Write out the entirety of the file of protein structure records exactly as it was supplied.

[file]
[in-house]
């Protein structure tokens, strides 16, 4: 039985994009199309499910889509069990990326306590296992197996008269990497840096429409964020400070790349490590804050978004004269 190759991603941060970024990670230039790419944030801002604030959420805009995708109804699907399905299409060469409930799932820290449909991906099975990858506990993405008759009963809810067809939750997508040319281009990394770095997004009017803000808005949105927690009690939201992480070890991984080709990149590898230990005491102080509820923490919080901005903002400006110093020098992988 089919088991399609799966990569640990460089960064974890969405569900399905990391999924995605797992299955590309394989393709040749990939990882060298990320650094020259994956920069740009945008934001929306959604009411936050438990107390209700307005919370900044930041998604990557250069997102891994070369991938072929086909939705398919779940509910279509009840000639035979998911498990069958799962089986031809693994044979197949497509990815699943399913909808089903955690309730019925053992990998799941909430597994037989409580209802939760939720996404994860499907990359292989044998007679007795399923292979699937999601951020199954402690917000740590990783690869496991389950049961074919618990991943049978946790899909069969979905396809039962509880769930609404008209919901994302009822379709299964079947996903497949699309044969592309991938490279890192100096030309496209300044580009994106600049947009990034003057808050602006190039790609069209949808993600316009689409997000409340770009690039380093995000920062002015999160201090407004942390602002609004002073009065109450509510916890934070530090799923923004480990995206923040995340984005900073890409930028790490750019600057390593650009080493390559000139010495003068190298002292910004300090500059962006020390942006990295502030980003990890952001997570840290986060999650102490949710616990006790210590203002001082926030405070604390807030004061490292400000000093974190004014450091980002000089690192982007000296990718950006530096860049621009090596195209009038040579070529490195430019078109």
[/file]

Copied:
[in-house]
């Protein structure tokens, strides 16, 4: 039985994009199309499910889509069990990326306590296992197996008269990497840096429409964020400070790349490590804050978004004269 190759991603941060970024990670230039790419944030801002604030959420805009995708109804699907399905299409060469409930799932820290449909991906099975990858506990993405008759009963809810067809939750997508040319281009990394770095997004009017803000808005949105927690009690939201992480070890991984080709990149590898230990005491102080509820923490919080901005903002400006110093020098992988 089919088991399609799966990569640990460089960064974890969405569900399905990391999924995605797992299955590309394989393709040749990939990882060298990320650094020259994956920069740009945008934001929306959604009411936050438990107390209700307005919370900044930041998604990557250069997102891994070369991938072929086909939705398919779940509910279509009840000639035979998911498990069958799962089986031809693994044979197949497509990815699943399913909808089903955690309730019925053992990998799941909430597994037989409580209802939760939720996404994860499907990359292989044998007679007795399923292979699937999601951020199954402690917000740590990783690869496991389950049961074919618990991943049978946790899909069969979905396809039962509880769930609404008209919901994302009822379709299964079947996903497949699309044969592309991938490279890192100096030309496209300044580009994106600049947009990034003057808050602006190039790609069209949808993600316009689409997000409340770009690039380093995000920062002015999160201090407004942390602002609004002073009065109450509510916890934070530090799923923004480990995206923040995340984005900073890409930028790490750019600057390593650009080493390559000139010495003068190298002292910004300090500059962006020390942006990295502030980003990890952001997570840290986060999650102490949710616990006790210590203002001082926030405070604390807030004061490292400000000093974190004014450091980002000089690192982007000296990718950006530096860049621009090596195209009038040579070529490195430019078109």